A still from Heeramandi
A still from Heeramandi

You have two very different mujras in the show — one is more erotic and playful, the other is yearning and melancholic. What were the preparations they required? 

Both took three days to shoot, and a rehearsal of three to four days. But a lot of things are changed on set — for example, in the erotic mujra, ‘Saiyaan Hatto Jaao’, when I put the dupatta on my head and twirl or even the rose. I learned a dance and came, and what emerged was a dialogue between her, Wali Sahab (Fardeen Khan), and the unknown.

When we began shooting ‘Saiyaan Hatto Jaao’, I had recently recovered from COVID and had been overfed and put on weight, which Sanjay sir was immensely happy about because he thinks I am too skinny. What I found interesting is that in that mujra, there is that yearning for azadi (independence) that is woven into it, especially in that last shot, when my neck moves a little forward. 

There is a story with the second mujra, ‘Phool Gendwa Na Maaro’, where the mother is sacrificing the daughter. Sir had given me a particular mujra which I learned, but one day on set, he said there is this other beautiful song, his favorite song, and he asked if I would perform that, instead. Of course I would! He uses this word “aamad”, saying it is my grace that I got this song.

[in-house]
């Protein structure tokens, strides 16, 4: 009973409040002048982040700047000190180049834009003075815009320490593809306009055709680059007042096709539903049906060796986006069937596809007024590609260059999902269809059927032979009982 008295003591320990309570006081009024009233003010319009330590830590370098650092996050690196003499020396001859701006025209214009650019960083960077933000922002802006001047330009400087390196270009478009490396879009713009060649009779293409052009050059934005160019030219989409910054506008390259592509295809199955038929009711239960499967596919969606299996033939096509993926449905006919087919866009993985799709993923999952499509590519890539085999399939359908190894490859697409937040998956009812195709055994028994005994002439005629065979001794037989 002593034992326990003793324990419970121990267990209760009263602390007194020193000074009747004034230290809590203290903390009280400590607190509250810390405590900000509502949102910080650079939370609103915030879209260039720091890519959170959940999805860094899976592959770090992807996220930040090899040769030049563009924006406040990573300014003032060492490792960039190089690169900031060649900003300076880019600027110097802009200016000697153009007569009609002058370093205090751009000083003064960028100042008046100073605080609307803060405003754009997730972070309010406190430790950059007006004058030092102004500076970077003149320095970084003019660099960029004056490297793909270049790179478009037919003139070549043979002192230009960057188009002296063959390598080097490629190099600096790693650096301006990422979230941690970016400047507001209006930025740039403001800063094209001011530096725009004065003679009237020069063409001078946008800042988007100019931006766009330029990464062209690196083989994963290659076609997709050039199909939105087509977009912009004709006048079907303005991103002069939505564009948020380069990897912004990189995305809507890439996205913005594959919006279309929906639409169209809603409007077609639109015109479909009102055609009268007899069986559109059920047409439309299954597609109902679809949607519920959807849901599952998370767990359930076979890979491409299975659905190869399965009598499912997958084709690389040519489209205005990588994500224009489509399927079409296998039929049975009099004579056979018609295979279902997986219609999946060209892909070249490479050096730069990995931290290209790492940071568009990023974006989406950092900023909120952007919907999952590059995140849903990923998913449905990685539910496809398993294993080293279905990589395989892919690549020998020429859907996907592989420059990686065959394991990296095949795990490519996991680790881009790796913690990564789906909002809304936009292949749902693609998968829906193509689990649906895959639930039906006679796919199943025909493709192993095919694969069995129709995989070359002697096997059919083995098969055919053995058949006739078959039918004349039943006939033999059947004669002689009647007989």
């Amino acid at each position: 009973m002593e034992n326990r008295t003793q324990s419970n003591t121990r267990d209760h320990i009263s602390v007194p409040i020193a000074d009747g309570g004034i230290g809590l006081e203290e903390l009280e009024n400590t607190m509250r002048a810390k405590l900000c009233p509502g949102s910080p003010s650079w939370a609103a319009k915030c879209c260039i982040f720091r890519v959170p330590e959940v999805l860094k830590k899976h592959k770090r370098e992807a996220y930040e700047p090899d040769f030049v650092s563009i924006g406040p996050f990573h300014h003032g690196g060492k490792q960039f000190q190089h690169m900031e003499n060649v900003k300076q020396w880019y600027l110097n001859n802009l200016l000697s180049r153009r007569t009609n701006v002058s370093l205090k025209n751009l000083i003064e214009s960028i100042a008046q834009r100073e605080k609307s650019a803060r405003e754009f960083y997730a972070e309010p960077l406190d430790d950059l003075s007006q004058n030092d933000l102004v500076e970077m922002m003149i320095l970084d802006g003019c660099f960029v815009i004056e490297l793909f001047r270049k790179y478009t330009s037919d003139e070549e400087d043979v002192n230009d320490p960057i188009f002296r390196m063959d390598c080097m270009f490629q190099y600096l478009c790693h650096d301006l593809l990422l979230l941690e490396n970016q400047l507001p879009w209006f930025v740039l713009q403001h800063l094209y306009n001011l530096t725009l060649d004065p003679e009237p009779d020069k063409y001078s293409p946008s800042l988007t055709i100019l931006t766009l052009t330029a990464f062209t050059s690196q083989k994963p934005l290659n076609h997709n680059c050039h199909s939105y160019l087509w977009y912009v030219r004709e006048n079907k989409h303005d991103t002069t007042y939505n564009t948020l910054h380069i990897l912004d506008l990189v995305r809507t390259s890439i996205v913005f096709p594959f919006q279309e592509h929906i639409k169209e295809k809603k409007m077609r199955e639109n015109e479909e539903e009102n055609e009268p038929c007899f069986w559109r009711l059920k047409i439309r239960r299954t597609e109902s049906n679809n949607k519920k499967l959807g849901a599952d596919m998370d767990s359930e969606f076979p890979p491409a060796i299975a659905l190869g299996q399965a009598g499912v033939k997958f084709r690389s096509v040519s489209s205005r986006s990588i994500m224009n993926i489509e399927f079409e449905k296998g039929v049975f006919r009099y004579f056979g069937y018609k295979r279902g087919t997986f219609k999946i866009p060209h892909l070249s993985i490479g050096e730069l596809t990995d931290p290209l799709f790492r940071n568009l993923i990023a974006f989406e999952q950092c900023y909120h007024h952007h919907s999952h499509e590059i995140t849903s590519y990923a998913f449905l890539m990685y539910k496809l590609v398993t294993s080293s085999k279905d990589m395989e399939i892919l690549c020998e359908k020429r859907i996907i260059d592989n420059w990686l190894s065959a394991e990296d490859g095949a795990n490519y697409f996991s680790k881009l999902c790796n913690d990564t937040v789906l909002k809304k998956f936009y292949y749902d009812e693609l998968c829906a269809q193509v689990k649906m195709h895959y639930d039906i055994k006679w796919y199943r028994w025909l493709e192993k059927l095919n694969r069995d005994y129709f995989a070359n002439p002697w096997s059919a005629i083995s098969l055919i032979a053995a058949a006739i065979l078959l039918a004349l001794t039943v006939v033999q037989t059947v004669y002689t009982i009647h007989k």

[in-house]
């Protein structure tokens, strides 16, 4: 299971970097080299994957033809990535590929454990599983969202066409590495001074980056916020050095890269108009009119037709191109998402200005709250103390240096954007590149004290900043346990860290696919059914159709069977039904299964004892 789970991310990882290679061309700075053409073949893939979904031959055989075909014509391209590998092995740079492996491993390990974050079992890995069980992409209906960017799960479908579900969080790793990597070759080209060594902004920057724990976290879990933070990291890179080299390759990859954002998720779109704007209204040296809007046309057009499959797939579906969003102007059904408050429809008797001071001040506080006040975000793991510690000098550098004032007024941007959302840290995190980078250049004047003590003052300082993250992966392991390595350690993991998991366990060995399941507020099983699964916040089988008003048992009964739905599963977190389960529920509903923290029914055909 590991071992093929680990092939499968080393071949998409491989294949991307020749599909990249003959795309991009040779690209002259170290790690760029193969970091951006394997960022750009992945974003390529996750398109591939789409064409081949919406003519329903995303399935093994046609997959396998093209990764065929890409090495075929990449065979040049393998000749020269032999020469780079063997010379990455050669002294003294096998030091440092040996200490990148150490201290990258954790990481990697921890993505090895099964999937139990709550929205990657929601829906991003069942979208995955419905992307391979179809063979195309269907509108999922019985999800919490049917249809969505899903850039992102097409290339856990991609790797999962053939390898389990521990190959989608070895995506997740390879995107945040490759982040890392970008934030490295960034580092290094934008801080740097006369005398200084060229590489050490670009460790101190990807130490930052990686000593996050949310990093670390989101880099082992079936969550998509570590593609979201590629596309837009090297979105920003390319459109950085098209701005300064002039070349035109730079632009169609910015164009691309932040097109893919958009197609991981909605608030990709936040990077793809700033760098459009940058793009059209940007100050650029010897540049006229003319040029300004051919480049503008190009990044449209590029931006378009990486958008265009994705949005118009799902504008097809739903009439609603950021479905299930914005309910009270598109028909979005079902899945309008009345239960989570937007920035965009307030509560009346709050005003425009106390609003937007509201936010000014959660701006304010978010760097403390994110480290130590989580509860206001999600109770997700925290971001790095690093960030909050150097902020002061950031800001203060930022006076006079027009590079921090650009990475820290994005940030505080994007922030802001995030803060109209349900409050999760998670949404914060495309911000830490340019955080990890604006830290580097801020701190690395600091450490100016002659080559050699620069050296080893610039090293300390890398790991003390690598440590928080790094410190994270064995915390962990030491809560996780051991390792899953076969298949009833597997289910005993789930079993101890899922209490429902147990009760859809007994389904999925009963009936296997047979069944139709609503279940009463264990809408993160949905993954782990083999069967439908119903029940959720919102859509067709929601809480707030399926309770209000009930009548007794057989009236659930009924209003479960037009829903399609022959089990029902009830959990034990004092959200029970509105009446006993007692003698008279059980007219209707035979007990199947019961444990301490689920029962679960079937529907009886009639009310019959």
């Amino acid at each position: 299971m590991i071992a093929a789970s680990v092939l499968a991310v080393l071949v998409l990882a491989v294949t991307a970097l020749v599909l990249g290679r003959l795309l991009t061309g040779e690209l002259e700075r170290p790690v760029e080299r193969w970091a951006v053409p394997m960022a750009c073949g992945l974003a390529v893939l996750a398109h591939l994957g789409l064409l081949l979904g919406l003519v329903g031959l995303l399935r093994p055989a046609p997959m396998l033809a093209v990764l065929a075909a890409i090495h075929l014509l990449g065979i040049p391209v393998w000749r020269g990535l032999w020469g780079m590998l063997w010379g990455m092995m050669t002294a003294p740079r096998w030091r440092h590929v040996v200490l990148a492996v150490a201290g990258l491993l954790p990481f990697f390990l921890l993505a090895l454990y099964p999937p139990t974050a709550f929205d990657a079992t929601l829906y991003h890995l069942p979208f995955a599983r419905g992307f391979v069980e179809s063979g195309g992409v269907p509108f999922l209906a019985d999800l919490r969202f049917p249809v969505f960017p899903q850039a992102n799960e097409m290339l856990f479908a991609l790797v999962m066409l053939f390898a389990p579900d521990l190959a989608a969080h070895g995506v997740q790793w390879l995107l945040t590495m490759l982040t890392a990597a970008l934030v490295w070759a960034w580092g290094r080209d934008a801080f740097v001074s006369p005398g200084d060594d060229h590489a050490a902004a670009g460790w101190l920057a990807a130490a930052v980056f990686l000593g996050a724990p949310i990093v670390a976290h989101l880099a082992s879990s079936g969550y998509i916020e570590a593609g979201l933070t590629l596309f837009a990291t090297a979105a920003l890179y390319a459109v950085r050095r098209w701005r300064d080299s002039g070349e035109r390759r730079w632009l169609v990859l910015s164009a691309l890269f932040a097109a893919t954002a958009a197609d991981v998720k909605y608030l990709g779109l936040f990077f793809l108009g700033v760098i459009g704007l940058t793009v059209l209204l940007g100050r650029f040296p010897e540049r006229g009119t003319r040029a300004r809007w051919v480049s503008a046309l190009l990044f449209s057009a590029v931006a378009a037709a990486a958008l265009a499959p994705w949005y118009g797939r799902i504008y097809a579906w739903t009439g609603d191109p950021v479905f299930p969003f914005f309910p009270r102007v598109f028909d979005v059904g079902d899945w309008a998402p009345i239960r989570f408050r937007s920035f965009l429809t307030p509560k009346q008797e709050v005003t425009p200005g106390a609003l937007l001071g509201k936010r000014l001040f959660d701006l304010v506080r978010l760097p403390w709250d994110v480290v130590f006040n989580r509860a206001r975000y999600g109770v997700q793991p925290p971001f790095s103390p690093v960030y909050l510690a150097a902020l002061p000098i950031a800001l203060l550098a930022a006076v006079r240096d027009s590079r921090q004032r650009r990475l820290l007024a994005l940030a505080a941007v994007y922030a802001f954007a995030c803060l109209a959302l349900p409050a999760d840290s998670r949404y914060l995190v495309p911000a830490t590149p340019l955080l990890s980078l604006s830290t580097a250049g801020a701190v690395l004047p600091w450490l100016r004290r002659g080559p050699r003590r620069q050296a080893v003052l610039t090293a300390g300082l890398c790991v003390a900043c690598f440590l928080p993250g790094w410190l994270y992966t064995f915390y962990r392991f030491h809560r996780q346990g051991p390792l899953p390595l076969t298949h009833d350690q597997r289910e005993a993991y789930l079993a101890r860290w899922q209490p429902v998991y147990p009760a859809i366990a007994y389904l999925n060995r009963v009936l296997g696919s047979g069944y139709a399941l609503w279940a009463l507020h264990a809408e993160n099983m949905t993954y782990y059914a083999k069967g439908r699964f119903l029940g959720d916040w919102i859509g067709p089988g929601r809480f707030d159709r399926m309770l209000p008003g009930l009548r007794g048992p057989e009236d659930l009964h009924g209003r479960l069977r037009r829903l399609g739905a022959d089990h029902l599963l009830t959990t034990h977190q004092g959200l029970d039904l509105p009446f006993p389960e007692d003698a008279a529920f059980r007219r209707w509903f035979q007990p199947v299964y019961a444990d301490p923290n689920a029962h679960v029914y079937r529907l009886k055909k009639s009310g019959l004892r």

Goodness on screen can come across as really boring. Is that something you worried about when you read this character, because there are no vices, she is only kind and generous, almost self-effacing. How do you layer this goodness, make it compelling? 

It is so easy to make Bibbojaan one-tone, goody-two shoes and pasty. But it is the simmering that makes her interesting; there is agency, purpose, and rage. You don’t see the result of the simmer till the very end, but you know she is going to do something. That’s what keeps her interesting. 

You die a lot in movies, Aditi.

I really do. (laughs) I know, but this time it counts for a lot, and I love it, and I would have it no other way. The quintessential heroine who can do no wrong, who then gives up everything — and that is the “hero arc” which Sanjay sir has given to the gentlest of the girls. The Joan of Arc-like hair was improvised. He wanted to look like it was just cut off. She almost looks like a little girl, so vulnerable.

A still from Heeramandi
A still from Heeramandi

Was any emotional pitch or scene difficult to crack? 

There was a running joke on set that when there is a fiery, angry scene with Bibbojaan, Sanjay sir would say, “Abhi Aditi shringaar ras karegi. Aur uska love scene shuru hoga  (Now Aditi will do shringaar ras and her love scene will begin).” When the scene involves my mother, I would feel the anger. When it is talking to a hall full of women, that rousing speech Bibbojaan gives — that was hard. Sanjay sir gave everyone a lunch break, but told me not to eat. When I came back, I got it. Those scenes of fury exhausted me. 

Is it hard to find your character and express her when you are wearing all that finery, with heavy jewelry tugging at your ears, metal and sequins and fabrics? 

I forget about the heavy costumes after a bit. I have been dancing as a kid, so I am used to putting on a full costume and going on stage. Beyond a point, these become my clothes. It is mine, I have to live my life as though it is mine. Besides, the world Sanjay sir creates is immersive. And though I do have cuts from the mujras, it is fine. War wounds. Love it!